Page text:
Hurricane Dora has intensified to a category 2 hurricane on the Saffir-Simpson scale and additional strengthening is expected, according to the National Hurricane Center (NHC). The NHC believes the hurricane or its remnants will track well south of Hawaii, but indirect impacts in the form of rough seas and wave action are expected around Hawaii in the coming days.
As of the latest update from the NHC, Dora had maximum sustained winds of 110 mph as it moved west at 16 mph across the open eastern Pacific. Minimum central pressure is estimated at 974 mb or 28.77″. While it’s packing a punch, Dora is a tiny storm; hurricane force winds only extend out about 15 miles from the center while tropical storm force winds extend out to 45 miles. The storm is 2,610 miles east-southeast of Hilo, Hawaii.
The NHC expects Dora to continue its westward to west-southwestward motion for the next several days. While it heads closer to Hawaii, it is also expected to change strength. While maximum sustained winds have increased to near 110 mph with higher gusts now, the NHC says that Dora is forecast to become a major hurricane overnight tonight. Afterwards, a gradual weakening is forecast to begin by Friday.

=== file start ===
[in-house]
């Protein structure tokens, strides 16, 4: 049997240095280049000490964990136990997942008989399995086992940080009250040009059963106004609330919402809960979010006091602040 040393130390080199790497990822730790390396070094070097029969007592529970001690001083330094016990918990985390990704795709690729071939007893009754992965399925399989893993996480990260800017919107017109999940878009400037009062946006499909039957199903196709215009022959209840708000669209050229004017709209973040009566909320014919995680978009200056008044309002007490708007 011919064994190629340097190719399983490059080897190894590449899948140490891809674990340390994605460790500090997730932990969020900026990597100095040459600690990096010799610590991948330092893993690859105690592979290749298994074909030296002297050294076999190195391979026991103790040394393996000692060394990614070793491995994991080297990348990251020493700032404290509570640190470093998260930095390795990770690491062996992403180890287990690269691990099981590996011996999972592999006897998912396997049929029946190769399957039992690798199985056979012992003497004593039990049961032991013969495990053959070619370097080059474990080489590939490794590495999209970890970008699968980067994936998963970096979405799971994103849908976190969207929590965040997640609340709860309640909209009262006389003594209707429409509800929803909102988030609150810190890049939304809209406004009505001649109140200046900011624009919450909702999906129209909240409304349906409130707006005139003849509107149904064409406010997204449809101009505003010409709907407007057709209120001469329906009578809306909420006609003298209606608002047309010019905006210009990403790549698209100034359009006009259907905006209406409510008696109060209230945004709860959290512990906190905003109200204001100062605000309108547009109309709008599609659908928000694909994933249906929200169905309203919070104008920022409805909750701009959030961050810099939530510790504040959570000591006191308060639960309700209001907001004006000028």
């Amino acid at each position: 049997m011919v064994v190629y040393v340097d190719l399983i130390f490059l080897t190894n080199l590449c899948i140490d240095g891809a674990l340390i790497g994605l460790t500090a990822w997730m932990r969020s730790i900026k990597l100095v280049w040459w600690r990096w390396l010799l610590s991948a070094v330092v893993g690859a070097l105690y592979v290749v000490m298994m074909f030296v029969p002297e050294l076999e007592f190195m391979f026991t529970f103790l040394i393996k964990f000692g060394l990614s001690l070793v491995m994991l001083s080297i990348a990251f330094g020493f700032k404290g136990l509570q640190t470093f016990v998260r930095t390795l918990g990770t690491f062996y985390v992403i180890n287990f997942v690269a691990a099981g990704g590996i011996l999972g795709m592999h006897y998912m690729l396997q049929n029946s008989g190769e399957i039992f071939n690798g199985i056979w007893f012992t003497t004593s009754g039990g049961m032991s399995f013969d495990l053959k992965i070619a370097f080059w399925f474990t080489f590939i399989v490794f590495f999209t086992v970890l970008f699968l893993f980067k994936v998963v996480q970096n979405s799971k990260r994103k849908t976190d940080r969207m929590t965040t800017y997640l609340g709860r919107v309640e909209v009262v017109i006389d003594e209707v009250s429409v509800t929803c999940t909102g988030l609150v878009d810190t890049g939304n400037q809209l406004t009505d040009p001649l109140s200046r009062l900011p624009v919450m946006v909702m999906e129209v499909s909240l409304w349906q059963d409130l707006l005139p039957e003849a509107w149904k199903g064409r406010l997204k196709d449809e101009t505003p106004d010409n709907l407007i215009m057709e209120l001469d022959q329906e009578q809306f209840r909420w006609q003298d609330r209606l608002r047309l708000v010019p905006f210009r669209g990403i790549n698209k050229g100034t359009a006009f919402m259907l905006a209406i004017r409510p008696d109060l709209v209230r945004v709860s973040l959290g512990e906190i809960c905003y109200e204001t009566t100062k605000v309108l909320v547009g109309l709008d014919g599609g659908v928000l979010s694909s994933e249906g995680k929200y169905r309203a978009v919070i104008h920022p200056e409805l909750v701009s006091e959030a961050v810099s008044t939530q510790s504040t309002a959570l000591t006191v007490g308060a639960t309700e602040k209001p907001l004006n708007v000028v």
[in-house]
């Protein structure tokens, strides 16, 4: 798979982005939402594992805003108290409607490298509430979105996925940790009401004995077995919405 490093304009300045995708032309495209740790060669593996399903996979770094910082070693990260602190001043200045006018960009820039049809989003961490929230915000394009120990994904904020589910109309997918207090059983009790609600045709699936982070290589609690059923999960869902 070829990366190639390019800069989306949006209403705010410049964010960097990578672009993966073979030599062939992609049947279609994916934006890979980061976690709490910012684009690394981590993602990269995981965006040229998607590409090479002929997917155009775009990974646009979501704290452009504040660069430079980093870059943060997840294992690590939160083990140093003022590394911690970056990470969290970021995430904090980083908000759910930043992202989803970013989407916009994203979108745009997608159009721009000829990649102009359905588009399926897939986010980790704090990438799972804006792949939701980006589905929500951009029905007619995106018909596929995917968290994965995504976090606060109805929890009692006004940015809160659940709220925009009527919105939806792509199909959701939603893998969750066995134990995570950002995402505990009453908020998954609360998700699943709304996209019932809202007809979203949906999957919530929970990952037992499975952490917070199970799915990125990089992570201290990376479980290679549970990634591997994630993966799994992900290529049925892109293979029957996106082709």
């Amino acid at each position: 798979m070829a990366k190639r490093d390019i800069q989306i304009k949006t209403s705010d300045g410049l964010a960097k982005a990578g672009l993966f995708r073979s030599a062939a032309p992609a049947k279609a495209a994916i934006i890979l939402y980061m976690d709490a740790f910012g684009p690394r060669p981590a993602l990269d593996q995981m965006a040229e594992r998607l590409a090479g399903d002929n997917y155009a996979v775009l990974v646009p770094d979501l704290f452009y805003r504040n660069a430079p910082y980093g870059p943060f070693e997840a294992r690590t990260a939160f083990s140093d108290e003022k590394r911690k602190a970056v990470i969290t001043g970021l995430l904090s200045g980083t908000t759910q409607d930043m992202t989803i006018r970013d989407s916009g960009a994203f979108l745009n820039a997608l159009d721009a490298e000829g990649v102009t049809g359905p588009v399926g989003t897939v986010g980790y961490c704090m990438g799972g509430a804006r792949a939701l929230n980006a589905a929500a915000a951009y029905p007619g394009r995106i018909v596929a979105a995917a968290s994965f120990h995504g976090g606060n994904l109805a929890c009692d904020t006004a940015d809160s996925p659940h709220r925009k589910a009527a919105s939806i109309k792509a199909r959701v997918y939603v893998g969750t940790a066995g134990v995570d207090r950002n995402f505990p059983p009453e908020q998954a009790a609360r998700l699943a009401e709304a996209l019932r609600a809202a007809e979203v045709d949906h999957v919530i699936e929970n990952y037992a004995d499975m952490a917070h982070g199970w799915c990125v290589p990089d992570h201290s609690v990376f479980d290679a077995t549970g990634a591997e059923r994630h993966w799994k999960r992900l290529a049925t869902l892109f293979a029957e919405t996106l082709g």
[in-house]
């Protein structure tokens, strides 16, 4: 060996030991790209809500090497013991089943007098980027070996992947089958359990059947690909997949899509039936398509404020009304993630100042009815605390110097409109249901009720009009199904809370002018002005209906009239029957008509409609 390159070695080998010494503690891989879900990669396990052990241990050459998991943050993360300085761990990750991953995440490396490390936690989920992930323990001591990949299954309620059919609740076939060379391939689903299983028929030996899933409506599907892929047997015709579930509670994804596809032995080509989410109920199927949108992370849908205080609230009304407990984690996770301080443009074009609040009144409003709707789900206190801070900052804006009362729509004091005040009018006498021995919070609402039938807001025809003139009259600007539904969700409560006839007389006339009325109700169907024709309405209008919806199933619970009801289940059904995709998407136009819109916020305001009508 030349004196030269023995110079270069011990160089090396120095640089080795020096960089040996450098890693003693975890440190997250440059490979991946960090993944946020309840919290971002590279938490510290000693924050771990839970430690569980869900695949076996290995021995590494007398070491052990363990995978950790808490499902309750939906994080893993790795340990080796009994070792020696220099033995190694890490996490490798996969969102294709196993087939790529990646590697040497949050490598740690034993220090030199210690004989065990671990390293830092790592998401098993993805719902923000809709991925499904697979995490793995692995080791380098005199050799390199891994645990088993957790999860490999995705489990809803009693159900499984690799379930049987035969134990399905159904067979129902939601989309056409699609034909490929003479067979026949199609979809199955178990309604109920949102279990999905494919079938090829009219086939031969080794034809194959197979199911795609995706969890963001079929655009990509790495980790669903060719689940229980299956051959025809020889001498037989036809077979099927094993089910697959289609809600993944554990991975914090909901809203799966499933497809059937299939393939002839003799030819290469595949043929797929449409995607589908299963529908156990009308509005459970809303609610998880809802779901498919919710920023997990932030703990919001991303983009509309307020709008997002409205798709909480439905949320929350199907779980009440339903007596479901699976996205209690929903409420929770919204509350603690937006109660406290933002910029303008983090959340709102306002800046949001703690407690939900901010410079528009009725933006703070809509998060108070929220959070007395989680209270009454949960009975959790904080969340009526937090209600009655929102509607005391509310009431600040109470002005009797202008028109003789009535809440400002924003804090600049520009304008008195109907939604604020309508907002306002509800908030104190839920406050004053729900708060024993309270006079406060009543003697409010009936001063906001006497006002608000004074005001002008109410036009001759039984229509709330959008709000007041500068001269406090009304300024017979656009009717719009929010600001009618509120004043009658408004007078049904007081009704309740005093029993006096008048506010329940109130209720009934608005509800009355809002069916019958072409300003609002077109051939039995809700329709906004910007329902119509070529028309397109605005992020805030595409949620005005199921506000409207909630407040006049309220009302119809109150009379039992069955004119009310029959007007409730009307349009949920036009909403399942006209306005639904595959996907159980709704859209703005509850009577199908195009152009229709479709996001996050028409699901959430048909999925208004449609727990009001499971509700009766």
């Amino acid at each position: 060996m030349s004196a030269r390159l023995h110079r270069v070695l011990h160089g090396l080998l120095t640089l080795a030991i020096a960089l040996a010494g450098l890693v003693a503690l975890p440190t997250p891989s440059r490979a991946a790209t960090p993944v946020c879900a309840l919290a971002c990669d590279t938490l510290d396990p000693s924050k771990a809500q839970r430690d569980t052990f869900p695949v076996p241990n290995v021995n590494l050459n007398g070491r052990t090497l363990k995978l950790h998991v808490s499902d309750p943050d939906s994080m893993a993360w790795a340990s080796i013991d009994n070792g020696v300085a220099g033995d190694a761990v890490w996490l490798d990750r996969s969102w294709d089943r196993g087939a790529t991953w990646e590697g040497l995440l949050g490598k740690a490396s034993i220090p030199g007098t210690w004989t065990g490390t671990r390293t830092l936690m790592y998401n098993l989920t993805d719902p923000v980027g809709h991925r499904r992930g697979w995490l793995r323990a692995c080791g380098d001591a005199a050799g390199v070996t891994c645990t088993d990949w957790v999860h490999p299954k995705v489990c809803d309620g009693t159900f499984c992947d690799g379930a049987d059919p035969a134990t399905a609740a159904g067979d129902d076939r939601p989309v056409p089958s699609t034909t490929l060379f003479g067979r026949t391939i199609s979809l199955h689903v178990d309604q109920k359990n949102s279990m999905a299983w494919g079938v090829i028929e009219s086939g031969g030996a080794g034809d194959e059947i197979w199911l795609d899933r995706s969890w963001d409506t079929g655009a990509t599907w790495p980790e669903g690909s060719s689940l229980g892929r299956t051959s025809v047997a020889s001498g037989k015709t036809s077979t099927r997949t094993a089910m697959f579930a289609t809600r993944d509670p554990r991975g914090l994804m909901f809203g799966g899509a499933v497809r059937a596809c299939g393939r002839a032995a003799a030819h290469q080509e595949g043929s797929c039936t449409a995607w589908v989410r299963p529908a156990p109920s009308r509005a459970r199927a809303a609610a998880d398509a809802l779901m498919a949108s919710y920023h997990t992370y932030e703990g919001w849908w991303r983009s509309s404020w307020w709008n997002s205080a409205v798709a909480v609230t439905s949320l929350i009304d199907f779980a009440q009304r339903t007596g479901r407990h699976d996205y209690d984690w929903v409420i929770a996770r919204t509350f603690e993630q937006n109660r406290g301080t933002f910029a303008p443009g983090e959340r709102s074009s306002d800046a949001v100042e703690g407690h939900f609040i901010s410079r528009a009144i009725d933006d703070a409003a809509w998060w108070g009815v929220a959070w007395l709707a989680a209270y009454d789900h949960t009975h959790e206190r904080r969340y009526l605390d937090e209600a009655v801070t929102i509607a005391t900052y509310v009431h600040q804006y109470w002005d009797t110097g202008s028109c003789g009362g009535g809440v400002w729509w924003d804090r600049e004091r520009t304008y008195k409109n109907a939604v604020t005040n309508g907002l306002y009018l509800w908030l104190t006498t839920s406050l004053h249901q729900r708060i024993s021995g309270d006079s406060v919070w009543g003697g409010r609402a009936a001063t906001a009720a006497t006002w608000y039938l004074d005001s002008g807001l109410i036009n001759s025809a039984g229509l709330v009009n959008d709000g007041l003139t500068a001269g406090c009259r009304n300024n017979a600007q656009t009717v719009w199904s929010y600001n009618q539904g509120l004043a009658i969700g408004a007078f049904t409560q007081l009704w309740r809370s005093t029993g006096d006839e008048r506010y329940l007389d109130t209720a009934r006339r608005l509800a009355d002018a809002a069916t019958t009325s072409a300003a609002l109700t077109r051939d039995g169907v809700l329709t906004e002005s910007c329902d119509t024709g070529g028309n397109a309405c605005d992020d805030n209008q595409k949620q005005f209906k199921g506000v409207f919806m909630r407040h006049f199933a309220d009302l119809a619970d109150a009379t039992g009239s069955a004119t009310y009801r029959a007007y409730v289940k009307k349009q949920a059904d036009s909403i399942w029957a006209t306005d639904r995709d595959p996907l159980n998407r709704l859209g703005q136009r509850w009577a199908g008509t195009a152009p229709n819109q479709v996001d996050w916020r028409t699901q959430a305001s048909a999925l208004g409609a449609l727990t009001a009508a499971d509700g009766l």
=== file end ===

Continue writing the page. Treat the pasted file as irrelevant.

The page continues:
While Dora is expected to pass well south of Hawaii, it is expected to whip up significant waves and swells that will lash Hawaii during the early to middle part of next week, with the Big Island of Hawaii seeing most of the wave action. While much of the swell should remain south of Hawaii, some swell should impact all of the islands in the state.